Tomorrow evening, I'm leaving Beirut for Algeria. Colleagues in the office were commenting how "lucky" I am to be travelling during the long weekend holidays. In Algeria, Saturday and Sundays are working days and they don't celebrate Easter holidays there.
In Beirut office, public holiday has been declared from Thursday, Friday and next Monday. That's 5 days off in total. I could have gone to Cyprus for a short getaway.
Tomorrow's flight will, confirmed and guaranteed with a big stamp, be delayed for sure. Based on international standards, the time reading on boarding passes and boarding gates is usually the flight departure time. When it comes to Air Algerie flights, the stated time is usually taken to be boarding time!
However, don't be fooled into thinking that since the flight is usually delayed, one don't have to be right on time. A colleague managed to miss his flight because it departed AHEAD of schedule.
Among colleagues, we sometimes trade 'amusing' stories of our air travels. Amusing, yes, only in hindsight.
My personal 'best' air travel stories were the observations on passenger behaviour while boarding and alighting a plane. Actually, these observations extend to all north african/ middle east flights I've taken (Air Algerie/ Royal Air Maroc / Emirates).
Firstly, I noticed that passengers here usually do not turn off their mobile phones even when the plane has started to move. They continue to text-message or make phone calls on their mobile phones while the plane was taxi-ing to the runway. I don't know what the actual standards were but during air travel in Asia, we were constantly bombarded by overhead announcements to turn off our mobiles once on the plane.
What made it worst here was that the cabin crew usually don't give a damn! They walked down the aisle turning a blind eye.
Once, I even got into an argument with a Moroccan passenger after I pointed out to him that he should stop using his phone during taxi to avoid interfering with pilot communication. He refuted that technically the mobile phone needed only to be switched off AFTER the plane left the ground. I don't know who was correct technically but what's the fucking difference a few minutes between taxi-ing and taking-off make? (Airports in Algeria, Morocco and even Beirut are not busy airports, so it doesn't require more than 10 minutes to takeoff).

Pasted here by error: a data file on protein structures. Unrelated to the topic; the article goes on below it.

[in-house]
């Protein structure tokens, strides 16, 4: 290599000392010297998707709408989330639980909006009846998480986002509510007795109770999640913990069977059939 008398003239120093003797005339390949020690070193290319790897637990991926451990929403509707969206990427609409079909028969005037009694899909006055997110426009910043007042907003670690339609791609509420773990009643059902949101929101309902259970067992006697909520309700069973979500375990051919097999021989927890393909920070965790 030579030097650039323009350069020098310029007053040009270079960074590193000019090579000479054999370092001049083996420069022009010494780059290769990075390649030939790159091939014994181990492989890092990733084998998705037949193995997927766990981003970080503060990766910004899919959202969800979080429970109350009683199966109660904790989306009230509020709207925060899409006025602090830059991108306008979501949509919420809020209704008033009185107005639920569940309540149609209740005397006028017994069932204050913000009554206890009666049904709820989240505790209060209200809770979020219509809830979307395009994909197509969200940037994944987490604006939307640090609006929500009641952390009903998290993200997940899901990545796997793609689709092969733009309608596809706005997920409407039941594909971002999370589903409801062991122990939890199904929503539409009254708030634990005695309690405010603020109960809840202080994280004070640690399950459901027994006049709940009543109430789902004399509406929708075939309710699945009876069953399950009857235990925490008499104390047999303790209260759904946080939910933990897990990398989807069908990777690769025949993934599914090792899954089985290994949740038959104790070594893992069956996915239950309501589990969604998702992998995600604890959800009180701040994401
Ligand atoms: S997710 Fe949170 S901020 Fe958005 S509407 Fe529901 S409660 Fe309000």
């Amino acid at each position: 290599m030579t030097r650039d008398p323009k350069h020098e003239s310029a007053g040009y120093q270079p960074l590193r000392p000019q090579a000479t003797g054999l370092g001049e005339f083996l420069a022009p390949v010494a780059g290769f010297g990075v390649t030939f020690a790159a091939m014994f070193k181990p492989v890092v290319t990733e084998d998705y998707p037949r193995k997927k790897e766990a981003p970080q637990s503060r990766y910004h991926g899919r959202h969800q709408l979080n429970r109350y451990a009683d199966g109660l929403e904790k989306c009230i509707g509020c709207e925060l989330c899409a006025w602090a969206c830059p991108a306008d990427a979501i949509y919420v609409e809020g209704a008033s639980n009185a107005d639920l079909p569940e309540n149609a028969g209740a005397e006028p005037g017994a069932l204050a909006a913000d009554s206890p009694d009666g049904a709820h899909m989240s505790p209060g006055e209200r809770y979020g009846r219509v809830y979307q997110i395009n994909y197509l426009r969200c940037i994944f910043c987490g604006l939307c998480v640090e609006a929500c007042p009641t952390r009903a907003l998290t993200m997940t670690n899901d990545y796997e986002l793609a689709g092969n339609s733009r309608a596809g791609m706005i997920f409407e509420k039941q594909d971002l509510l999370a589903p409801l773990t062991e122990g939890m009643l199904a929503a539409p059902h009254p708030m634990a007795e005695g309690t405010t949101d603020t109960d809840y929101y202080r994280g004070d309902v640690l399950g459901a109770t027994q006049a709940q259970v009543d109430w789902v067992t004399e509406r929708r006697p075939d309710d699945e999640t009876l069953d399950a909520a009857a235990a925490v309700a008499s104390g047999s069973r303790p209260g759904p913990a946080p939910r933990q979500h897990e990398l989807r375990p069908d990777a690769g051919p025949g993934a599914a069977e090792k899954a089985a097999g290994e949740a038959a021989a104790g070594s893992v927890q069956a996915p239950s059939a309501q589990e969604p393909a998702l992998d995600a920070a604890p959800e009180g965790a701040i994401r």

My second observation was that IMMEDIATELY after the plane landed on the asphalt of the runway, passengers whip out and turn on their mobile phones. A cacophony of mobile phone activation beeps and incoming message tones started going off in surround effect. As if on cue, everyone with a mobile phone started calling or texting someone. Perhaps I must have been flying with local equivalents George Soros or Warren Buffet who might lose millions of earnings for just one missed call.
I can almost imagine what goes on in Mohamad Soros' frentic mind when he started dialing as soon as the plane wheels scratch the runway. "Gotta stay on top of the stock market! Gotta make this call! It's make or break 50 million durhams!" Yeah OK, next time don't come squeeze with me in the economy class, if you are so rich, take business class.
And finally to my third observation, soon after making the million dollars calls to their brokers, all the Mohamad Soros and Abdulhamid Buffet began clambering over seats for their luggages and getting ready to disembark the plane while the plane was still moving to the terminal. It's as if they get a mystery prize for being the first out of the plane. For goodness sake, the plane was still 2 miles aways from the terminal!
Whenever I saw this on an Emirates flight, my heart really went out to the poor stewards and stewardess who tried in vain to request the passengers to go back to their seats and fasten the seatbelts. How do you restrain a herd instinct?
The most amusing story was one I heard from my Japanese colleague. Once while traveling back to Algiers from Hasi Mesaoud in the south, he and 2 other colleagues boarded a plane only to realize that it was completely full. There were not a single empty seat left on board.
He supposed that he may have boarded the wrong flight but it turned out to be the correct flight. That was only one flight for that day. Few thoughts occured in his mind.
1) Why did the ground crew allow his party to board when the flight was full?
2) If he had to stand throughout the flight, why hasn't the cabin crew showed him the hand-straps?
Just then, a steward came into the cabin, pointed to three passengers at random and told them to get off the plane. My colleague and his companions got their seats promptly.
As they say in Algeria, anything is possible.
HAPPY GOOD FRIDAY AND EASTER DAY!